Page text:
Filing 30

OPINION filed. Signed by Judge Anne E. Thompson on 9/19/2017. (km)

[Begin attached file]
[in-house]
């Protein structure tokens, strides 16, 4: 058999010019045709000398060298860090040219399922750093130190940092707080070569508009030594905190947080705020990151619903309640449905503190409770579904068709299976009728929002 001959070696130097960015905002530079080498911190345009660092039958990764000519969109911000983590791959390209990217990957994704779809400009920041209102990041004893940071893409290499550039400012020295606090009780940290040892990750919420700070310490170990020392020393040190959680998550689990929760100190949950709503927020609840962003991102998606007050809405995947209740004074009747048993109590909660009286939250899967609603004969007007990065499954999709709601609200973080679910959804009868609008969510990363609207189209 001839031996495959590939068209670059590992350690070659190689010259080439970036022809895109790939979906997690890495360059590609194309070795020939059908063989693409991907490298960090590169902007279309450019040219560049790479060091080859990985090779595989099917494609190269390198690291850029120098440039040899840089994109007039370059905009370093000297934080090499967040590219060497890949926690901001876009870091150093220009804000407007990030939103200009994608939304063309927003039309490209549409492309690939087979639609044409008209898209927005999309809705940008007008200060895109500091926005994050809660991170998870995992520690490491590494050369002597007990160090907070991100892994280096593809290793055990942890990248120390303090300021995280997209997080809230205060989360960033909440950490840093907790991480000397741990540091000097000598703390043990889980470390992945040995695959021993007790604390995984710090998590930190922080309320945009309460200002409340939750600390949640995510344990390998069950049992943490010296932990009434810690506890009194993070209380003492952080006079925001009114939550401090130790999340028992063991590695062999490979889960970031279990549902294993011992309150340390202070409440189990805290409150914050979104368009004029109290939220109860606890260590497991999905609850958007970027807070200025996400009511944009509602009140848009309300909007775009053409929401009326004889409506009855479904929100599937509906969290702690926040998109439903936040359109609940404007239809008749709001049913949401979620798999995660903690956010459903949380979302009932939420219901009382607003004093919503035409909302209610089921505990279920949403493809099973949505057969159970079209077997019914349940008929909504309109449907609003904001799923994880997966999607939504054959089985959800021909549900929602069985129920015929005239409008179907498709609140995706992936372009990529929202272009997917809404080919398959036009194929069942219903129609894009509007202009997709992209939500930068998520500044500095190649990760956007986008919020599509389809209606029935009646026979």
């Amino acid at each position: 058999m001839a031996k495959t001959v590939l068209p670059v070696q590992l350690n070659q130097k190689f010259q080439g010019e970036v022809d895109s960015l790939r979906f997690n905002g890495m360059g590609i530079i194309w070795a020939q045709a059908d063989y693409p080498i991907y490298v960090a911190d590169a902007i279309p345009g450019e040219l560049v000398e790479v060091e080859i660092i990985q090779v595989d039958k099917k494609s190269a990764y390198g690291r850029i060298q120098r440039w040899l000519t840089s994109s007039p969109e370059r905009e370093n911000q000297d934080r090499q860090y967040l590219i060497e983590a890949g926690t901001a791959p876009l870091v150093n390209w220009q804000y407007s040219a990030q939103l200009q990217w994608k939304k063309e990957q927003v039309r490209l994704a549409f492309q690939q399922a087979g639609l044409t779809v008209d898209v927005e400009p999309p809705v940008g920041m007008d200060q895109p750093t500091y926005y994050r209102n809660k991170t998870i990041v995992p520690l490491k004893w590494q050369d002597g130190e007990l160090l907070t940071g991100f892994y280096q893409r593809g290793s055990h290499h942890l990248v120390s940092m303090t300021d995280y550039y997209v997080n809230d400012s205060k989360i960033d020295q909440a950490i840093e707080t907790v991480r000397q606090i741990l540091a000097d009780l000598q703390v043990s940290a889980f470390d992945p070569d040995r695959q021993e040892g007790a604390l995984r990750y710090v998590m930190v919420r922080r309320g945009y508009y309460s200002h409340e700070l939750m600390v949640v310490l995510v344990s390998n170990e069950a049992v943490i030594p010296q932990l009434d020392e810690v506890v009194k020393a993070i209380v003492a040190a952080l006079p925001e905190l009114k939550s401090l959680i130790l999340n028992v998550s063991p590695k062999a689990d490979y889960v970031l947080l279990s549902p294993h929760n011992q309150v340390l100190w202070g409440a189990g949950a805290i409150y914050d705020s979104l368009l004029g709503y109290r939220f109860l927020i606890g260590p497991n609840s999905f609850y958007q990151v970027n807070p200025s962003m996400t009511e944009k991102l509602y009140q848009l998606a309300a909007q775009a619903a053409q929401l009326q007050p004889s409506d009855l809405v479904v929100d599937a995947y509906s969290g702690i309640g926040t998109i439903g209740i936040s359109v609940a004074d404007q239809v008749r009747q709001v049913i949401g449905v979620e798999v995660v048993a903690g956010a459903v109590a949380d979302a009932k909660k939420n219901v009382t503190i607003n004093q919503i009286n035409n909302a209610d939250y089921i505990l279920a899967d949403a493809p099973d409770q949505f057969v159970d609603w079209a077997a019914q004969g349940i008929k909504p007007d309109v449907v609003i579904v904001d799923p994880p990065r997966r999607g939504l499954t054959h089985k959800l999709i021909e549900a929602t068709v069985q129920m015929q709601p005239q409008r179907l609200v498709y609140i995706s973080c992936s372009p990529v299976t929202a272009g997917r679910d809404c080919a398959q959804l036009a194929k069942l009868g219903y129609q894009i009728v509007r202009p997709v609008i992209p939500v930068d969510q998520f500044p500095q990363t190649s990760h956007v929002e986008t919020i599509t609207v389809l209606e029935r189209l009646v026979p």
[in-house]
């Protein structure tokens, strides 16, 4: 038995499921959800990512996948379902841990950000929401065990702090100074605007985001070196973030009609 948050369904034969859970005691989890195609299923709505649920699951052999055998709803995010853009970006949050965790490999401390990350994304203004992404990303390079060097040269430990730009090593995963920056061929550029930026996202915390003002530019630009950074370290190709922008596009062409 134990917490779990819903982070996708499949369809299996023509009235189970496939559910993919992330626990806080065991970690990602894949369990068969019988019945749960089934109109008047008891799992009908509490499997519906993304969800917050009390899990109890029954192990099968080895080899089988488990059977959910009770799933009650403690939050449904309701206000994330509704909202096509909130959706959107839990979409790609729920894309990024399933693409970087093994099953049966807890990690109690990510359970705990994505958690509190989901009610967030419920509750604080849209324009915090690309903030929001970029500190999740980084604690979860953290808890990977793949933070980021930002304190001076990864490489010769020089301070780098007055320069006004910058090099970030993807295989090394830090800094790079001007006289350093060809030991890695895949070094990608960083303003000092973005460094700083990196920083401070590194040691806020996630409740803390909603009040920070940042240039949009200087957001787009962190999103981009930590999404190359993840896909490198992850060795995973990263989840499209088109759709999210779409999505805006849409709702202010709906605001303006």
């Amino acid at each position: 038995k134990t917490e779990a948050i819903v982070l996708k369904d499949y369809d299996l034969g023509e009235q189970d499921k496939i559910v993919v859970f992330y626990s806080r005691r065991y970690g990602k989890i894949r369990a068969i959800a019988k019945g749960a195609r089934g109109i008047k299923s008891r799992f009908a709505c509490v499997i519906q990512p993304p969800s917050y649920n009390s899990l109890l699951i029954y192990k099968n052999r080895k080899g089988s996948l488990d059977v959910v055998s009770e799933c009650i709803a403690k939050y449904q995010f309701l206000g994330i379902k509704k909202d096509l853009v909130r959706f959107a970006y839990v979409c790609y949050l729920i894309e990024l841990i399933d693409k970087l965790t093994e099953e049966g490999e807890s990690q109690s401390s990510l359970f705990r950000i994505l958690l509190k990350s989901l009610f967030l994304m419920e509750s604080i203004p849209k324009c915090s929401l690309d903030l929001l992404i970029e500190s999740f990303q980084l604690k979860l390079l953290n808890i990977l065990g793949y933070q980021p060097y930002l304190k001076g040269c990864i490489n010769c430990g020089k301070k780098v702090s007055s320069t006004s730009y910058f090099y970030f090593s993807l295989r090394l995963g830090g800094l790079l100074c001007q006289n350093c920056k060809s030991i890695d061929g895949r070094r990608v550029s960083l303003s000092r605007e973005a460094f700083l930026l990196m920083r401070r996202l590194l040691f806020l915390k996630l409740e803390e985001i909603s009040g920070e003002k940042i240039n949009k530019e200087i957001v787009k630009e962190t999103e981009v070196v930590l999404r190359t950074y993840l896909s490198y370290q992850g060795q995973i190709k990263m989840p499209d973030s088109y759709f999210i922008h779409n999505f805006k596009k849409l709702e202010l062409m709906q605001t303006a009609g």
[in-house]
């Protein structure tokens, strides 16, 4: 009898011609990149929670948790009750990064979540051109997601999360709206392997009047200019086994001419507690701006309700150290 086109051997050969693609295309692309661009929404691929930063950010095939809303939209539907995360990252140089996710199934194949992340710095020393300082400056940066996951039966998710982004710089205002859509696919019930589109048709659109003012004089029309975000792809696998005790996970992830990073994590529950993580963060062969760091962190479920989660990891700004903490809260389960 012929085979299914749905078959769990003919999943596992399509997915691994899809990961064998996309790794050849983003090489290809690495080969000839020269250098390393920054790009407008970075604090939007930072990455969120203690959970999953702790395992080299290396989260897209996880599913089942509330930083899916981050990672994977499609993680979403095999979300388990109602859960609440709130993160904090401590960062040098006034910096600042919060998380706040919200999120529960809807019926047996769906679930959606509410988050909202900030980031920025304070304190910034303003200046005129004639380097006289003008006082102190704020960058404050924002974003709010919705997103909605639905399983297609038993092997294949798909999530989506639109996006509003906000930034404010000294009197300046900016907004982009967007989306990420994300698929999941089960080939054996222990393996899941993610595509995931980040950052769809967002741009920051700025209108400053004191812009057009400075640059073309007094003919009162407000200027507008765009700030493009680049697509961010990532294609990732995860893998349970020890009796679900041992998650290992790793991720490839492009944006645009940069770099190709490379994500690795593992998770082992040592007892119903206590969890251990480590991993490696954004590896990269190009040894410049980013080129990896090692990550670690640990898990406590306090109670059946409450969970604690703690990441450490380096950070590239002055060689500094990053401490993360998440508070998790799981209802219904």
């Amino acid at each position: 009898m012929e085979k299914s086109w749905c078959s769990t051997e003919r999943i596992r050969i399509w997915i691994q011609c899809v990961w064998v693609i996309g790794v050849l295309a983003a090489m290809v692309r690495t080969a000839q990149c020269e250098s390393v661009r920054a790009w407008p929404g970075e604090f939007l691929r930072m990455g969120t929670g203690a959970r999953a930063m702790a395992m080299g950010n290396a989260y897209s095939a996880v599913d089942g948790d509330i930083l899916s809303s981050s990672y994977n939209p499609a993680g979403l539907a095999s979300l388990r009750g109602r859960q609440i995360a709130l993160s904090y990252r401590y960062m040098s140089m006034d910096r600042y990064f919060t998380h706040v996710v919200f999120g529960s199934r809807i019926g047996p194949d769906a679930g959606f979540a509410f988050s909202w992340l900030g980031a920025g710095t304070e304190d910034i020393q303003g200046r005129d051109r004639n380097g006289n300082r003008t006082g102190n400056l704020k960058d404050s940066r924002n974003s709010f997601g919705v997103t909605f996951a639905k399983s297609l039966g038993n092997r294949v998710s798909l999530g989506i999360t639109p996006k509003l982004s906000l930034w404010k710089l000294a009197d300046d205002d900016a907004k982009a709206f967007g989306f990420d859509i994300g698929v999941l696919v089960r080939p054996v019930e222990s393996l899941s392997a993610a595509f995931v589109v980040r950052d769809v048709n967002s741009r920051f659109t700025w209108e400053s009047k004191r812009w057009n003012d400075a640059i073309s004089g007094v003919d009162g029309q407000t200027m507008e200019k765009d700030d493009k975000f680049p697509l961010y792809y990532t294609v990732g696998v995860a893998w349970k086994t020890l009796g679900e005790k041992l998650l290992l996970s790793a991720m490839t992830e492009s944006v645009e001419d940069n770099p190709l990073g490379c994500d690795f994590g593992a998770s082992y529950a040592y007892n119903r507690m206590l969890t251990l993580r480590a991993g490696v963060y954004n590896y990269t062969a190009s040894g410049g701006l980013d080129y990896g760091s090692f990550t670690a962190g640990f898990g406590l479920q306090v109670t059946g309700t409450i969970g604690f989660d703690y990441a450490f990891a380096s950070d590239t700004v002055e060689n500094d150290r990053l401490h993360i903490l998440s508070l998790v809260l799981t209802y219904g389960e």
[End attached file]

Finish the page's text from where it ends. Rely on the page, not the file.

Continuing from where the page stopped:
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I ,A. NOT FOR PUBLICATION RECEIVED UNITED STATES DISTRICT COURT DISTRICT OF NEW JERSEY GOVERNMENT EMPLOYEES INSURANCE CO., GEICO INDEMNITY CO., GEICO GENERAL INSURANCE COMPANY, and GEICO CASUALTY co., AT 8:30 WILL.IAfA"'i"':M-:::T.~W-A-LS_H_M I I I I CLERK ! ! Plaintiffs, v. -, I ! SEP 19 2017 Civ. No. 17-0674 OPINION HAMILTON HEALTH CARE CENTER P.C., BARRY FASS, M.D., DAVIDE. SMITH, M.D., STEPHAN KOSMORSKY, D.O., NOLA T. MAHONEY, D.O., JOHN J. MAHONEY, D.O., ANTHONY F. PIERRO, D.C., STEPHEN M. LYCHOCK, D.C., ALEXANDER J. KISHYK, D.C., GARDEN STATE MAGNETIC IMAGING, L.L.C., REHAN ZUBER!, NAZISH KHAN a/k/a NASH KHAN, TARIQ DIN, FAIZAH ZUBER!, M.D., Defendants. THOMPSON, U.S.D.J. This matter comes before the Court upon the motion by Plaintiffs Government Insurance Co., GEICO Indemnity Co., GEICO General Insurance Co., and GEICO Casualty Co. (collectively "Plaintiffs") to Strike the Answers of Defendants Rehan Zuberi ("R. Zuberi") and Faizah Zuberi ("F. Zuberi") (collectively "Zuberi Defendants"). (ECF No. 28.) The Zuberi Defendants have not opposed this motion. The Court has decided this motion based upon the written submissions of the parties pursuant to Local Civil Rule 78.l(b). For the reasons set forth below, Plaintiffs' Motion to Strike will be granted. 1 BACKGROUND This case arises out of an alleged insurance fraud scheme, whereby Plaintiffs claim Defendants made fraudulent insurance charges and claims amounting to $3,300,000 for the fraudulent provision of medical services. (Compl., 1, ECF No. 1.) Plaintiffs filed their Complaint against all Defendants on January 31, 2017. (ECF No. 3.) All Defendants except the Zuberi Defendants filed an Answer and Affirmative Defenses on March 29, 2017. (ECF No. 11.) On May 11, 2017, F. Zuberi sent an "answer'' by email to Plaintiffs' counsel with the heading "Answers to Geico lawsuit." (Pis.' Mot. Strike, Kang Deel., Ex. A, ECF No. 28.) On June 8, 2017, the Court granted Plaintiffs' Motion for Substituted Service for the Zuberi Defendants (ECF No. 22), and a summons was returned executed on July 5, 2017 (ECF No. 24). On July 21, 2017, R. Zuberi sent a similar email to Plaintiffs' counsel. (Pis.' Mot. Strike, Kang Deel., Ex. B, ECF No. 28.) A number .of Defendants were dismissed without prejudice per stipulation on July 20, 2017. (ECF No. 26, 27.) On July 31, 2017, Plaintiffs filed the present Motion to Strike the Zuberi Defendants' Answers, referring to their respective email responses. (ECF No. 28.) LEGAL STANDARD Under Federal Rule of Civil Procedure 12{t), a party may move to strike from a pleading "an insufficient defense or any redundant, immaterial, impertinent, or scandalous matter." A court has "considerable discretion" in deciding a Rule 12(t) motion. Tonka Corp. v. Rose Art Indus., Inc., 836 F. Supp. 200, 217 (D.N.J. 1993). Motions to strike are disfavored and usually will be denied ''unless the allegations have no possible relation to the controversy and may cause prejudice to one of the parties, or if the allegations confuse the issues in the case." River Road Dev. Corp. v. Carlson Corp. Ne., 1990 WL 69085, at *3 (E.D. Pa. May 23, 1990); Signature Bankv. Check-X-Change, LLC, 2013 WL 3286154, at *4 (D.N.J. June 27, 2013). Courts can 2 also exercise their discretion to strike pleadings "ifbad faith is found to underlie the denial or if the party intended to make the pleading evasive." Great West Life Assurance Co. v. Leviathan, 834 F. Supp. 858, 864-65 (E.D. Pa. 1993) In the context of an answer, "defenses that are nothing more than bare bones conclusory allegations can be stricken" to avoid surprise and prejudice to the other party. Huertas v. U.S. Dep't ofEduc., 2009 WL 2132429, at *2 (D.N.J. July 13, 2009) (citingF.D.IC. v. Modular Homes, Inc., 859 F. Supp. 117, 120-21 (D.N.J. 1994)); Great West Life Assurance Co., 834 F. Supp. at 864 (granting motion to strike where defendant's "claim simply fails to provide notice of the nature of the defense"). The scope of Rule 12(t) relief extends to the general content of pleadings that fail to meet the standards set forth under Rule 8(b). 1 See Sinclair v. Cattle Co., Inc. v. Ward, 2015 WL 6125250, at *2 (M.D. Pa. Oct. 16, 2015) (striking parts of an answer where defendant's generic denials and "failure to identify the allegations excepted infects the entire response with ambiguity"); Madjar v. N.J. Dep't o/Corrs., 1993 WL 152066, at *5 (D.N.J. Apr. 5, 1993) (striking responses when a party improperly asserted a lack of knowledge or information as to facts within his knowledge); Two Men and a Truck/Int 'l, Inc. v. Empire Moving & Storage Inc., 2012 WL 12863124, at *2 (S.D. Fl. Nov. 14, 2012) (granting motion to strike where "[d]efendant's one-sentence Answer wholly fails to satisfy the requirements of Rule 8(b)"). 1 "In responding to a pleading, a party must: (A) state in short and plain terms its defenses to each claim asserted against it; and (B) admit or deny the allegations asserted against it by an opposing party." Fed. R. Civ. P. 8(b). Rule 8 also requires that denials "fairly respond" to the allegations of a pleading, though "[a] party that intends in good faith to deny all the allegations of a pleading-including the jurisdictional grounds-may do so by a general denial." Id. 8(b)(2)--(3). 3 DISCUSSION Plaintiffs argue that the Zuberi Defendants' email responses fail to comport with Federal Rule of Civil Procedure 8; that their answers are unresponsive, vague denials; and that Defendants improperly allege that they lack information. (Pls.' Mot. Strike, Br. at 4-5, ECF No. 28.) Plaintiffs claim that due to these insufficiencies, they will suffer prejudice ifthe Court does not strike the responses. (Id. at 5.) At the outset, the Zuberi Defendants' emails are neither answers properly filed with the Clerk of the Court nor properly served on Plaintiffs. (Pl.'s Mot. Strike, Br. at 2 n.1.) All pleadings that are required to be served, including answers, must be filed with the court. Fed. R. Civ. P. 5(d). Some courts have taken a hardline approach to this issue and find that where a document must be filed and a party fails to do so, the document itself is ineffective. See Salusberry v. At/. Richfield Co., 673 F. Supp. 811, 814 (N.D. Miss. 1987). But see Almy v. Kickert School Bus Line, Inc., 2013 WL 80367 (N.D. Ill. Jan. 7, 2013) (noting Rule 5 "does not by its terms require the imposition of sanctions for noncompliance" and refusing to strike filing where it was filed by ECF and plaintiffs engaged with arguments raised therein). In that situation, other courts find they cannot consider such documents and a corresponding motion to strike is unripe or unnecessary. See Winters v. Galaza, 155 F. App'x 297, 298 (9th Cir. 2005); Border Steel, Inc. v. Possehl, Inc., 2005 WL 5979354, at *1 (W.D. Tex. Nov. 8, 2005). The Court finds that granting Plaintiffs' motion to strike is appropriate here due to the Zuberi Defendants' improper procedure. While Plaintiffs' counsel was provided with the response personally, the Zuberi Defendants improperly served this document to Plaintiffs by email, and the Court has not received formal notice of an answer or any document to add to the case docket. This conduct is an exercise of bad faith and disregard for judicial processes, 4 • particularly after the Zuberi Defendants initially failed to respond, and the Court ordered substituted service. Moreover, both emails make short, vague denials as to each cause of action at large, rather than corresponding with paragraphs or facts within the Complaint. (Kang Deel., Exs. A, B.) These statements fall short of the requirements of Rule 8. Although a party is permitted to make general denials in good faith under Rule 8(b)(3), the Zuberi Defendants' responses unfairly prejudice Plaintiffs by confusing and obscuring the issues of the case. See Sinclair, 2015 WL 6125250, at *3 ("A pleading model that obscures parties' positions on the bulk of the allegations against them until after discovery is neither permissible under the current rules, nor desirable."). Plaintiffs have no context to determine to what information they are responding. The emails are evasive responses to a thorough, factually-dense Complaint, rather than general, good faith denials. Great West Life Assurance Co., 834 F. Supp. at 864-65. Finally, R. Zuberi simply repeats the same phrase, "Defendant denies the allegations as baseless and false and judgment should not be granted," matched to six causes of action-as opposed to the Complaint's twelve. (Kang Deel., Ex. B.) Construing these statements broadly as affirmative defenses, they are bare and conclusory, do not properly respond to Plaintiffs' allegations, and provide Plaintiffs no information or notice ofR. Zuberi's potential defenses. Huertas, 2009 WL 2132429, at *2; Great West Life Assurance Co., 834 F. Supp. at 864. The Court is persuaded by Plaintiffs' argument; both Zuberi Defendants' email responses, in lieu of answers, should be stricken. These responses were made in bad faith and do not comport with both procedural and substantive aspects of Federal Rules of Civil Procedure. 5 CONCLUSION For the foregoing reasons, Plaintiff's Motion to Strike the Answers of the Zuberi Defendants will be granted. An appropriate order will follow. IJate: ~~ 6